Will Your Snoring Baby Be a Problem Teen?

Researchers link sleep-disorder infants to troubled adolescents.
Never disturb a sleeping baby. (Photo: Getty Images)
Mar 7, 2012· 1 MIN READ
Originally from Baltimore, Oliver lives and writes on a quiet, tree-lined street in Brooklyn.

We all know babies need their sleep. But what happens if they don't get enough of it?

A new study of babies with snoring, mouth-breathing, and sleep-apnea problems suggests that having sleep disorders early in life could correlate to behavioral and emotional problems later. Looking at children between six and 69 months, researchers found a 60 percent higher risk of behavioral problems such as hyperactivity by age seven. Not only were the children with the worst sleep-related symptoms the ones most likely to develop hyperactivity, but even children whose symptoms abated after 18 months were up to 50 percent more likely to have behavioral problems than those who never had sleep difficulties.

In other words, sleep is important. Said lead researcher Karen Bonuck, PhD, of Albert Einstein College of Medicine, to Time: “Sleep is a time to restore the brain’s cellular and chemical homeostasis. When sleep is disordered, the brain receives less oxygen than it needs, and may get more carbon dioxide than it needs.”

The connection between sleep and health is well documented. Adults with habitual sleep disorders are at greater risk for serious health problems. Snorers often have lower blood oxygen levels, causing their hearts to pump harder and blood pressure to rise. The stress of not getting enough oxygen can also cause the body to produce adrenalin, which causes elevated blood-sugar levels and could eventually lead to diabetes.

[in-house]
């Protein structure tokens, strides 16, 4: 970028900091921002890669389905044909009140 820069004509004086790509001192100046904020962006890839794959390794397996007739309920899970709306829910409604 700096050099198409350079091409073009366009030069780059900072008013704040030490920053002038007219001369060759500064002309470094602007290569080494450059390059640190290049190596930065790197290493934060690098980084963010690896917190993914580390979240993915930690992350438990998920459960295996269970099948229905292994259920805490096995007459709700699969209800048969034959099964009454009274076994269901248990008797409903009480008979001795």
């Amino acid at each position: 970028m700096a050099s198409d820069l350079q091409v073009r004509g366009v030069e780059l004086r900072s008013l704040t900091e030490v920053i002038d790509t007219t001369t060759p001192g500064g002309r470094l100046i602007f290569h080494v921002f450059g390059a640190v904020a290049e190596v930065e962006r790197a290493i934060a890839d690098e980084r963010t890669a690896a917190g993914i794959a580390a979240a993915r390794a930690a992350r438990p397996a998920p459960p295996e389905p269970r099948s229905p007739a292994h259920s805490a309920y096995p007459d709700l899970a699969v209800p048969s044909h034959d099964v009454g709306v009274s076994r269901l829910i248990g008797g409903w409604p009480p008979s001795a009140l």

Since babies are still developing their neural connections and pathways, chronic sleep interruption can be even more dangerous. But before parents panic, it's worth noting that sleep problems in children are quite common. Said Bonuck: "There's no reason for parents to be alarmed. Our evidence appears to provide the strongest evidence to date that [sleep disorders] do play a causal role and therefore reducing these symptoms particularly early in life is likely to have some benefit in reducing future problems."

What's more, with early identification, treatment has been effective. As long as parents catch the onset of chronic sleeping disorders in time, there's reason to think children can make a full recovery. As Rajiv Naik, MD, a pediatrician with the Gundersen Lutheran Health System in La Crosse, Wisconsin, said in an email to MedPage Today: "Many children have been cured of their behavioral problems with appropriate treatment of their sleep disturbance."